• #185199 Reply

        ch100
        AskWoody MVP

        Standby memory is cached memory. In theory, if the Free memory is very low, standby memory is released instantly, but there is always latency involved. You should aim for free memory to be at least few GBs for best interactive experience.

        2 users thanked author for this post.
    • #185179 Reply

      anonymous

      The reason the driver package is so big is that it contains a whole lot more than a simple display driver. Looking through the install folder, I have the following:

      1. Display Driver
      2. Nview (desktop manager software)
      3. Optimus (power settings)
      4. Update checker
      5. Crash Analyzer
      6. GForce Experience (a sort of hub to activate the other software)
      7. Video streaming service (allows streaming video across a network)
      8. HD Audio drivers (for the HDMI port)
      9. Miracast (allows for streaming audio across a network)
      10. MS Visual Studio Runtime (standard Windows library)
      11. nodejs (JavaScript–likely needed for UI stuff)
      12. 3D Vision (for 3D glasses compatibility)
      13. 3D Vision USB version
      14. NvBackend (possibly part of GForce Experience)
      15. NvCamera (I think it’s for webcams, with Instagram-like filters)
      16. NvConainer (Seems to be necessary to display dialogs)
      17. NVidiaInstallCore (the actual installer, I think)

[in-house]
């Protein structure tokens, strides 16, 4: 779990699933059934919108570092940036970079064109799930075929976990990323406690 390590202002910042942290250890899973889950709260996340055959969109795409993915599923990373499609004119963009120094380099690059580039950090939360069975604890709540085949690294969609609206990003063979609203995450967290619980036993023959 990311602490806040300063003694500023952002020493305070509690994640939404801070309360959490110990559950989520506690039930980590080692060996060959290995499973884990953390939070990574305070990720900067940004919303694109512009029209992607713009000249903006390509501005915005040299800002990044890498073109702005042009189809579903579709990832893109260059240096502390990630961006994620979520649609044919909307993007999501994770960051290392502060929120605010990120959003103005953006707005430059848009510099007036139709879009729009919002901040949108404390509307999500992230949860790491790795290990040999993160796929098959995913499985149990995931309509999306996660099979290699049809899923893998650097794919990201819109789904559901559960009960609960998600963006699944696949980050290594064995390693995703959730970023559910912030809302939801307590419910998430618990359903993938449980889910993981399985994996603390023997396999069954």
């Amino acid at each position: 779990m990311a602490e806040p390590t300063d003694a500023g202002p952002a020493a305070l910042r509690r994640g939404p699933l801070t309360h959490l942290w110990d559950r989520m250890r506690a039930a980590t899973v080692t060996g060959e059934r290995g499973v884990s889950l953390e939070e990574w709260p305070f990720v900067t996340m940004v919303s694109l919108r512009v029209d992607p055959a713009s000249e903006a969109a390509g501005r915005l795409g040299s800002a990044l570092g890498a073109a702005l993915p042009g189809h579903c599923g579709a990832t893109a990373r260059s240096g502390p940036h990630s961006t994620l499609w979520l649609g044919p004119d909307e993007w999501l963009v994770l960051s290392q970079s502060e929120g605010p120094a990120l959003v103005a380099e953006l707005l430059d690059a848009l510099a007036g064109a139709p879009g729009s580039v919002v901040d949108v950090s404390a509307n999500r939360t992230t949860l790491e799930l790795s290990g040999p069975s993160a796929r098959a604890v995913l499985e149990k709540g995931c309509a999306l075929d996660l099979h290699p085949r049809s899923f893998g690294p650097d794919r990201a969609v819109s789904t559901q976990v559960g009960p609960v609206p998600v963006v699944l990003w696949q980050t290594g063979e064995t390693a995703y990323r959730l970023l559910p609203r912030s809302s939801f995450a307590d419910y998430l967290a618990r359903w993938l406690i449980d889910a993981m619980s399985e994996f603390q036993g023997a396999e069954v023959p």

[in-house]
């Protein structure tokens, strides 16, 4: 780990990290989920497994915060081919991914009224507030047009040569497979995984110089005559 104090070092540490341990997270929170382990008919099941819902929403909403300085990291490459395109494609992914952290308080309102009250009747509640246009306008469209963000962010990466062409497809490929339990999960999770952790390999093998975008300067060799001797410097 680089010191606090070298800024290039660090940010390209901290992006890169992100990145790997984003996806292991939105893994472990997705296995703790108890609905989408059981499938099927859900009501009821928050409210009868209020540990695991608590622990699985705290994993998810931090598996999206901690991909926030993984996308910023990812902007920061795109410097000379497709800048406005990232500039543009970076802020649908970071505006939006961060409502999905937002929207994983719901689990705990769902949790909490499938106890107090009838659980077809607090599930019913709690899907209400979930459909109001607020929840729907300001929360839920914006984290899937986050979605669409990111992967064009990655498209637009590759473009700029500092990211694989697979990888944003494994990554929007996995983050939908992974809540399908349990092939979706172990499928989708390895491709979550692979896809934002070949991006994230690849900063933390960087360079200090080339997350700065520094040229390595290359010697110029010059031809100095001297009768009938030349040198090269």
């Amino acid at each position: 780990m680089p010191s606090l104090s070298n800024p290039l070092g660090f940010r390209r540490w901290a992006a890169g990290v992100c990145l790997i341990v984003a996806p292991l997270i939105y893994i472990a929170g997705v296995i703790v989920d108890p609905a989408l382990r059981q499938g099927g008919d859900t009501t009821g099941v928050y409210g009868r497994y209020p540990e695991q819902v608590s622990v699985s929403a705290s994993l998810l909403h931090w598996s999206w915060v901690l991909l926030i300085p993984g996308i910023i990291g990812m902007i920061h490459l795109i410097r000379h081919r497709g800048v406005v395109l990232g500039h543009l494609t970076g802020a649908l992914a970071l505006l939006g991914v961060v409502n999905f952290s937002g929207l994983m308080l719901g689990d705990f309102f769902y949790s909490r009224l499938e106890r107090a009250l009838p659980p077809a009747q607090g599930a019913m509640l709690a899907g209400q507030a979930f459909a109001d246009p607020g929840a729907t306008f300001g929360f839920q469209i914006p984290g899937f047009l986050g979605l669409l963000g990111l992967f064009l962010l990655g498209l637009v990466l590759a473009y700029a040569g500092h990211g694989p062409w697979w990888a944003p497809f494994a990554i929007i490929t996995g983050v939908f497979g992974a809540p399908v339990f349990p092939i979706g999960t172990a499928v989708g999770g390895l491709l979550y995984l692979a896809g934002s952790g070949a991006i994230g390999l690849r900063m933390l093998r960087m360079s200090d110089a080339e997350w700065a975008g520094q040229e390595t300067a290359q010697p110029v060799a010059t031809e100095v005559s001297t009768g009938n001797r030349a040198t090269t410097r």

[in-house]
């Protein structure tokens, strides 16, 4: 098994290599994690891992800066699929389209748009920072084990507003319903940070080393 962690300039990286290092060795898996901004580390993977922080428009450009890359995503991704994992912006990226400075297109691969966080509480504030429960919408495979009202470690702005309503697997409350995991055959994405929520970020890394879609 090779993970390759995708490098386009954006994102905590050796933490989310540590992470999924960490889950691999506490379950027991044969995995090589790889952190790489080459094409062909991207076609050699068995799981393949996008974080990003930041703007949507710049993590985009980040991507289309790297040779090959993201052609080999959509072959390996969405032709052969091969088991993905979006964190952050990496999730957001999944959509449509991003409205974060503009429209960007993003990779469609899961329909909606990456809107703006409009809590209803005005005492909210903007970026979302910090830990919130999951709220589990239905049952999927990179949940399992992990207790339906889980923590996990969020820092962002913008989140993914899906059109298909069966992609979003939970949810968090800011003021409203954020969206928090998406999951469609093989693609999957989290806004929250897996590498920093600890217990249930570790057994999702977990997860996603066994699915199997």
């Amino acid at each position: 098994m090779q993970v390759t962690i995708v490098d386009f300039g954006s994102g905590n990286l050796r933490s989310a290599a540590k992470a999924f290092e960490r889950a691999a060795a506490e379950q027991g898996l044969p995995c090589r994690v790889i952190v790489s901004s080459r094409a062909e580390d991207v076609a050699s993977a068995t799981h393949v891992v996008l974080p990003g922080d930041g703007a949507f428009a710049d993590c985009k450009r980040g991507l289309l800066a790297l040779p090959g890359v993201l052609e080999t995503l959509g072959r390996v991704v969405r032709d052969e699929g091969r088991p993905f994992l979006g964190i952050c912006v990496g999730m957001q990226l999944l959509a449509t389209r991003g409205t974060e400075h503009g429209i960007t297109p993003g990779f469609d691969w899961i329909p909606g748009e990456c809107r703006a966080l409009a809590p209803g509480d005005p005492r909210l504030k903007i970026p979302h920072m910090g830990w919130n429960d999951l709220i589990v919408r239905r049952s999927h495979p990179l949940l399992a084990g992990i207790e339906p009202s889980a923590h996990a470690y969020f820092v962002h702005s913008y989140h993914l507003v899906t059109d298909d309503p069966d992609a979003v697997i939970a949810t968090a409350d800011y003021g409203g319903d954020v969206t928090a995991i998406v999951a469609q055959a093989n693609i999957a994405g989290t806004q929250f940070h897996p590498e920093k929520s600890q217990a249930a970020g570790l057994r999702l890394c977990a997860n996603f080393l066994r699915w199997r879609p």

18. Telemetry
      19. VirtualAudioDriver (probably allows settings for audio driver)
      20. VirtualHostDriver (Unclear. Google says it could be many different things. )
      21. Windows Manager Interface (for administration over a network)
      22. PhysX (the physics simulator, used in games)
      23. ShadowPlay (allows recording screen output with minimal lag)
      24. Shield Wireless Controller driver (i.e. a game controller)
      25. Update Core (helps with updating old drivers, keeps old settings)

      Installed the latest driver with no problems. Previous driver had problems after a reboot and had to be reinstalled, so I checked that.

    • #187654 Reply

      Bill C.
      AskWoody Lounger

      Ah yes, the infamous 375.63 driver. That was the gold fallback driver for quite a long time. I finally deleted my backup of the driver about a month ago to reclaim space on my SSD.